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varnishes - or the oil on urethanes


Architect's memo 33a: December 1983

The market of interior clear varnishes is often dominated by the polymers known as polyurethanes - but just what are these products?

The name polyurethane is a generic name covering five major categories of coating in addition to many minor classes; a range of sealants; and a variety of plastics, rubbers, and elastomers. Only three types, the most commonly encountered, will be dealt with in this memo. In 1983 they all involve the use of a reactive material known as an isocyanate.

Isocyanates can react either with themselves or with other polymers containing hydroxyl groups. The reaction with hydroxyl groups is very fast and positive and the two components must be kept separate until just prior to use. Because of this they are known as two-pot urethanes or reaction lacquers. The range of isocyanate containing polymers and hydroxyl containing polymers is vast and between these two ranges a wide variety of coatings can be obtained varying from hard, glass-like materials, to soft, rubber-like coatings. Because of the inconvenience of two component mixtures they are normally only used where their specialist properties are required, such as. chemical resistant clears for laboratory benches or bar tops.

As mentioned earlier isocyanate bearing polymers can react with themselves particularly if water is present as a catalyst. This presents the opportunity of preparing and storing an anhydrous polymer that will react when exposed to atmospheric moisture. These are widely used and known as moisture-cured or one-pot polyurethanes. They have unique abrasion resistance characteristics and have virtually captured the flooring market completely. Their excellent chemical and stain resistance, whilst not as good as some two-pot types are also satisfactory for bar and bench tops.

The history of oil-based varnishes has been one of blending hard resinous components (such as rosin, copals, kauri gum etc.) with oils to achieve a blend of toughness combined with the air-curing ability of the oil.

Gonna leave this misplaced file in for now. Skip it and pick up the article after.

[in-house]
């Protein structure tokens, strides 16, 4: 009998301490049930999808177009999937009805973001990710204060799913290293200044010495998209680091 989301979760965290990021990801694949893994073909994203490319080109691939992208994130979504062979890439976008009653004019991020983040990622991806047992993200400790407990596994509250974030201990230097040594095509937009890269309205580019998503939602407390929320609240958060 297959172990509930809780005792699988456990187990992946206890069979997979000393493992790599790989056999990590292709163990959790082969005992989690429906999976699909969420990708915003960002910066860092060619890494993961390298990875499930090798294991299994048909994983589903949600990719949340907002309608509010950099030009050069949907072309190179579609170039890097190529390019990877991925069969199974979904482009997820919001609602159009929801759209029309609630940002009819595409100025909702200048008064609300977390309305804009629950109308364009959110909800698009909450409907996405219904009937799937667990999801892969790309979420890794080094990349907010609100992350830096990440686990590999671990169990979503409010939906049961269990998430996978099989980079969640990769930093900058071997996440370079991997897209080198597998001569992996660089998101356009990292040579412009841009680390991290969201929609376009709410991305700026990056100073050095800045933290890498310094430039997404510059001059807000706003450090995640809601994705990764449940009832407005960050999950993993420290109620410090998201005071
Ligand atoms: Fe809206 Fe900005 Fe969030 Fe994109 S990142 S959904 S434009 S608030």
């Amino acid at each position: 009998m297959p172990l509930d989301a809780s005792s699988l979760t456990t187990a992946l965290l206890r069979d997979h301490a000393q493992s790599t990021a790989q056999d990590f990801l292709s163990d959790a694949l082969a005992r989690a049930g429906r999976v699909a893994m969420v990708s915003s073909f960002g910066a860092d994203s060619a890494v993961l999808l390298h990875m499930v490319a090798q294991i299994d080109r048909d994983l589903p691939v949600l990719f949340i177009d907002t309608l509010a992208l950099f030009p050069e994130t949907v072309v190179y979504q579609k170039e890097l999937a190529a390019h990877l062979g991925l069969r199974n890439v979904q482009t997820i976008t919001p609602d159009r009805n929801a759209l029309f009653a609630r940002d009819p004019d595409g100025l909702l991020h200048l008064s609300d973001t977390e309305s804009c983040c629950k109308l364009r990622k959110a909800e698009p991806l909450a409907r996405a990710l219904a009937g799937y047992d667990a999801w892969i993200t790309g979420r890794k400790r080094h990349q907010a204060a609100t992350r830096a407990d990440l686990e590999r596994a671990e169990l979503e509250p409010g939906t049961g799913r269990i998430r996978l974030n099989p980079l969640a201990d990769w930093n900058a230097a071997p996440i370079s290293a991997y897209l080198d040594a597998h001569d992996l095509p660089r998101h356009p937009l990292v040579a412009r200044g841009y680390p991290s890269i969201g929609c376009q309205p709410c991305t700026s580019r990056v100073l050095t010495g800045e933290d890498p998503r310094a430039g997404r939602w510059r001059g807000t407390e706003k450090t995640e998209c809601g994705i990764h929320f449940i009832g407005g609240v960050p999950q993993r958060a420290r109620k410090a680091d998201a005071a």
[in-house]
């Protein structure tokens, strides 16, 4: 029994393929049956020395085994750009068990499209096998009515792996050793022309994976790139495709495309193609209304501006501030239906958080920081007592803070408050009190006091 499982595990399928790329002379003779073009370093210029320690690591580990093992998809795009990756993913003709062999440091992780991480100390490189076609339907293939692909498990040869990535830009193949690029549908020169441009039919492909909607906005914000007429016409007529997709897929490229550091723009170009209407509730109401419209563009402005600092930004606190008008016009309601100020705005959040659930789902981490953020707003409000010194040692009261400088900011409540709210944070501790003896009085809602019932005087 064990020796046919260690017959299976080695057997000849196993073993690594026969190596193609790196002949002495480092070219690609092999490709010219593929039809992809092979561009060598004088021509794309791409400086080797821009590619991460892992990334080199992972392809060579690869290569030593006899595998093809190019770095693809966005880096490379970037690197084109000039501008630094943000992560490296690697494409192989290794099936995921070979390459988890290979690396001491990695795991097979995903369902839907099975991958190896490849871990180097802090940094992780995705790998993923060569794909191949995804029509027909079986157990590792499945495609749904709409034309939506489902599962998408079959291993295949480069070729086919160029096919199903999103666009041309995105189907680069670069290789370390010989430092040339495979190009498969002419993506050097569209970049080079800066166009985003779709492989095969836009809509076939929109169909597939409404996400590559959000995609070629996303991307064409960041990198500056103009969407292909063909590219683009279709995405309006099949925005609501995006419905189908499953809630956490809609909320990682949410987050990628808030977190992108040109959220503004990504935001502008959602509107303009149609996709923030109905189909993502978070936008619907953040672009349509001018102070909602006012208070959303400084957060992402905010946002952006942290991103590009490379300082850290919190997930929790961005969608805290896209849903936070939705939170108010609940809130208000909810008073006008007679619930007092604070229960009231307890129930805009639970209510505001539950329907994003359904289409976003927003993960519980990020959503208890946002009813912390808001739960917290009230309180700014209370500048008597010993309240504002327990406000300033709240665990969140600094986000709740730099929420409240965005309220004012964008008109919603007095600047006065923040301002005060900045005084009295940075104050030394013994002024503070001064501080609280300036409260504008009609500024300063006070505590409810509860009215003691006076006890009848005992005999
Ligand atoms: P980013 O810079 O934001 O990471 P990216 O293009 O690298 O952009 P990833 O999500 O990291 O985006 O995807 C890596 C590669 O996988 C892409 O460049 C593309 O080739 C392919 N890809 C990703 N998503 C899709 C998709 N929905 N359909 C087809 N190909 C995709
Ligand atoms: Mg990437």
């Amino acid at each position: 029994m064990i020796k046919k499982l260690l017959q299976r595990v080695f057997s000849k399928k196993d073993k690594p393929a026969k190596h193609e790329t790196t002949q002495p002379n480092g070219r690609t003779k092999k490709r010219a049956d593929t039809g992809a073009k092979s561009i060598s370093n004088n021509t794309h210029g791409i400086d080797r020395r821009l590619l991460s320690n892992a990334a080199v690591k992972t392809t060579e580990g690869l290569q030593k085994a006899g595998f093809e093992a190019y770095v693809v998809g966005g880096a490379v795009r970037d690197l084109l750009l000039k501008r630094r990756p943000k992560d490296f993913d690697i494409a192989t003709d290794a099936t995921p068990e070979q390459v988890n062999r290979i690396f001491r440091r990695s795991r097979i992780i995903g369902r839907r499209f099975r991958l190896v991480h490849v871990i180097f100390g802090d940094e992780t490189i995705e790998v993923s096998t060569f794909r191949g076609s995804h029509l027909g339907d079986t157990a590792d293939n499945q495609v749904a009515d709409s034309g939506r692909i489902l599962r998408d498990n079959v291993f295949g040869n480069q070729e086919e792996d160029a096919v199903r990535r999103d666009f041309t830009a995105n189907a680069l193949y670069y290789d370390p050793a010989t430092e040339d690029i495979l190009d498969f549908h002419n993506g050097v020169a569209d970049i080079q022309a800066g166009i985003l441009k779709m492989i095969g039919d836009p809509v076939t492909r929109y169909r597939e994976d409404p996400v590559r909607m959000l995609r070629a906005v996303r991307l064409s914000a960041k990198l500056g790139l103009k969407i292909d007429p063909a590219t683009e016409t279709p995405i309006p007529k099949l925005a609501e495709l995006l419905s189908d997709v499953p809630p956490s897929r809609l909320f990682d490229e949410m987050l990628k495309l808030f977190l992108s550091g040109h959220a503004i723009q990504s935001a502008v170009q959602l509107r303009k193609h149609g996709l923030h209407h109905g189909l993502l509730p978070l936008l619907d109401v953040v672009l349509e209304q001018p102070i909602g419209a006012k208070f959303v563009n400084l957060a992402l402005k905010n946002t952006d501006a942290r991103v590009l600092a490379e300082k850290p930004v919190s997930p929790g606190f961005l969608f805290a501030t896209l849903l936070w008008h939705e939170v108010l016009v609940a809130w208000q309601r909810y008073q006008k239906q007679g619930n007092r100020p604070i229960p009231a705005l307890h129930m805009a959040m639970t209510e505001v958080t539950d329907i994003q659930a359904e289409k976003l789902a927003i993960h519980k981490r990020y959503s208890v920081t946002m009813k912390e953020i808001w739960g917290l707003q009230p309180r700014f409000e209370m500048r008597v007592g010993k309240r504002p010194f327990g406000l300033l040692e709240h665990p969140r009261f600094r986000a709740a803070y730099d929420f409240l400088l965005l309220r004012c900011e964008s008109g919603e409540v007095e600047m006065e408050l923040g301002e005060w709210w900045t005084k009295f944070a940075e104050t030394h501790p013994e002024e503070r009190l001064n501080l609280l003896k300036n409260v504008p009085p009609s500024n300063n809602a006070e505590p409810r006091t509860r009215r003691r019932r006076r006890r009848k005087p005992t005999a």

Alkyd resins are simply a way of combining another hard resin (glyptal) with oil to achieve a range of properties. In a similar manner isocyanates can be combined with oils to give another type of hard resin/oil mixture showing excellent speed of dry and toughness. In this type of product the isocyanate is fully reacted with the oils and further curing occurs only by the standard oil drying mechanisms. These products are referred to as urethane oils, urethane alkyds and unfortunately also as one-pot polyurethanes.

This conflicting nomenclature is unfortunate as these products are very different; the one pot moisture cures being derived from and resembling the two-pot urethanes; the one-pot urethane oils being derived from and resembling traditional varnish technology.

Pointers to enable recognition from data sheets are as follows:

Solvents

  1. Moisture cured Generally highly aromatic. Must be free from moisture.
  2. Oil or alkyd modified Normal paint thinners (turps).

Finish

  1. Moisture cured Generally always glossy as moisture content of flatting agents is too high for stability.
  2. Oil or alkyd modified Available in series of finishes.

Drying

  1. Moisture cured Requires only presence of moisture.
  2. Oil or alkyd modified Requires air supply and dries.

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